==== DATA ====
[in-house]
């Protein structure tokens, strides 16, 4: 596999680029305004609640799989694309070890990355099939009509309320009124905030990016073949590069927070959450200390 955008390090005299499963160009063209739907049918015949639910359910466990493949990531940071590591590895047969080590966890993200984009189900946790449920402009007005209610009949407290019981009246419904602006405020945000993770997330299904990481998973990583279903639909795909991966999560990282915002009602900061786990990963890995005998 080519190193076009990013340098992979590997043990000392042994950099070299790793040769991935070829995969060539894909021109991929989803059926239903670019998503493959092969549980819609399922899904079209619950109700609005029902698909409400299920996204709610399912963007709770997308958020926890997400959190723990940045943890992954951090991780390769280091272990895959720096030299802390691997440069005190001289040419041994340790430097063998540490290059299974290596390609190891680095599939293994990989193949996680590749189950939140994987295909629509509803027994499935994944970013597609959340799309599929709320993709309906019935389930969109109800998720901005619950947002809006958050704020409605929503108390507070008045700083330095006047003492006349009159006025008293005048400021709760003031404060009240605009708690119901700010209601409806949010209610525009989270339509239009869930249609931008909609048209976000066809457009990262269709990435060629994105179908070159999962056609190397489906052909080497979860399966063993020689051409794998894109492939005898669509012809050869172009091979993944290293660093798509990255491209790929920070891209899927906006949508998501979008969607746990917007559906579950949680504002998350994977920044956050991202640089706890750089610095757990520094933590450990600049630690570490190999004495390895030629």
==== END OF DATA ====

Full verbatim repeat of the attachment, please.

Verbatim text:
[in-house]
């Protein structure tokens, strides 16, 4: 596999680029305004609640799989694309070890990355099939009509309320009124905030990016073949590069927070959450200390 955008390090005299499963160009063209739907049918015949639910359910466990493949990531940071590591590895047969080590966890993200984009189900946790449920402009007005209610009949407290019981009246419904602006405020945000993770997330299904990481998973990583279903639909795909991966999560990282915002009602900061786990990963890995005998 080519190193076009990013340098992979590997043990000392042994950099070299790793040769991935070829995969060539894909021109991929989803059926239903670019998503493959092969549980819609399922899904079209619950109700609005029902698909409400299920996204709610399912963007709770997308958020926890997400959190723990940045943890992954951090991780390769280091272990895959720096030299802390691997440069005190001289040419041994340790430097063998540490290059299974290596390609190891680095599939293994990989193949996680590749189950939140994987295909629509509803027994499935994944970013597609959340799309599929709320993709309906019935389930969109109800998720901005619950947002809006958050704020409605929503108390507070008045700083330095006047003492006349009159006025008293005048400021709760003031404060009240605009708690119901700010209601409806949010209610525009989270339509239009869930249609931008909609048209976000066809457009990262269709990435060629994105179908070159999962056609190397489906052909080497979860399966063993020689051409794998894109492939005898669509012809050869172009091979993944290293660093798509990255491209790929920070891209899927906006949508998501979008969607746990917007559906579950949680504002998350994977920044956050991202640089706890750089610095757990520094933590450990600049630690570490190999004495390895030629």